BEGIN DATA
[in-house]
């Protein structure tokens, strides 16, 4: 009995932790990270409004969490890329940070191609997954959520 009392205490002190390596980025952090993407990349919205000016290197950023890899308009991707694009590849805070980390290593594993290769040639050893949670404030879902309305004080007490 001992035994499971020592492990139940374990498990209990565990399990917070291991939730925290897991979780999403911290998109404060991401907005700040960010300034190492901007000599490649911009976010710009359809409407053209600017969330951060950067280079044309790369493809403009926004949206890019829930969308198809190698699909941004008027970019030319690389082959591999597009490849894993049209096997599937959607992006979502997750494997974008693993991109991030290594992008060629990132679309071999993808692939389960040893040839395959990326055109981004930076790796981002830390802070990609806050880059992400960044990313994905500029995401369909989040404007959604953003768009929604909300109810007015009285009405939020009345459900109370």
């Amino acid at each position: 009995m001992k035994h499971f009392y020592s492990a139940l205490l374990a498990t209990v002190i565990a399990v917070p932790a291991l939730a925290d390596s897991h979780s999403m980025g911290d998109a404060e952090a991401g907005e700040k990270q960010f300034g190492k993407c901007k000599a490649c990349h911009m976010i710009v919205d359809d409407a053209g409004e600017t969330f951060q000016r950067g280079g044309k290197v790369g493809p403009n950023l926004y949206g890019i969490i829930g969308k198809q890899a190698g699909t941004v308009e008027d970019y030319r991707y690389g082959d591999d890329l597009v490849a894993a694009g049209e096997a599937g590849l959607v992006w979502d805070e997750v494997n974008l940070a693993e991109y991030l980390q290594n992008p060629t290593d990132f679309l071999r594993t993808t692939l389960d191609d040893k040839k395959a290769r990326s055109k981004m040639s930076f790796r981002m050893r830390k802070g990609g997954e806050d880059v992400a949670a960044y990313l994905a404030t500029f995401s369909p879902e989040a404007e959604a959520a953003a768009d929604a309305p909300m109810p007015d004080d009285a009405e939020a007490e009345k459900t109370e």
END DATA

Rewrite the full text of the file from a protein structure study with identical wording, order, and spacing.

[in-house]
């Protein structure tokens, strides 16, 4: 009995932790990270409004969490890329940070191609997954959520 009392205490002190390596980025952090993407990349919205000016290197950023890899308009991707694009590849805070980390290593594993290769040639050893949670404030879902309305004080007490 001992035994499971020592492990139940374990498990209990565990399990917070291991939730925290897991979780999403911290998109404060991401907005700040960010300034190492901007000599490649911009976010710009359809409407053209600017969330951060950067280079044309790369493809403009926004949206890019829930969308198809190698699909941004008027970019030319690389082959591999597009490849894993049209096997599937959607992006979502997750494997974008693993991109991030290594992008060629990132679309071999993808692939389960040893040839395959990326055109981004930076790796981002830390802070990609806050880059992400960044990313994905500029995401369909989040404007959604953003768009929604909300109810007015009285009405939020009345459900109370």
């Amino acid at each position: 009995m001992k035994h499971f009392y020592s492990a139940l205490l374990a498990t209990v002190i565990a399990v917070p932790a291991l939730a925290d390596s897991h979780s999403m980025g911290d998109a404060e952090a991401g907005e700040k990270q960010f300034g190492k993407c901007k000599a490649c990349h911009m976010i710009v919205d359809d409407a053209g409004e600017t969330f951060q000016r950067g280079g044309k290197v790369g493809p403009n950023l926004y949206g890019i969490i829930g969308k198809q890899a190698g699909t941004v308009e008027d970019y030319r991707y690389g082959d591999d890329l597009v490849a894993a694009g049209e096997a599937g590849l959607v992006w979502d805070e997750v494997n974008l940070a693993e991109y991030l980390q290594n992008p060629t290593d990132f679309l071999r594993t993808t692939l389960d191609d040893k040839k395959a290769r990326s055109k981004m040639s930076f790796r981002m050893r830390k802070g990609g997954e806050d880059v992400a949670a960044y990313l994905a404030t500029f995401s369909p879902e989040a404007e959604a959520a953003a768009d929604a309305p909300m109810p007015d004080d009285a009405e939020a007490e009345k459900t109370e």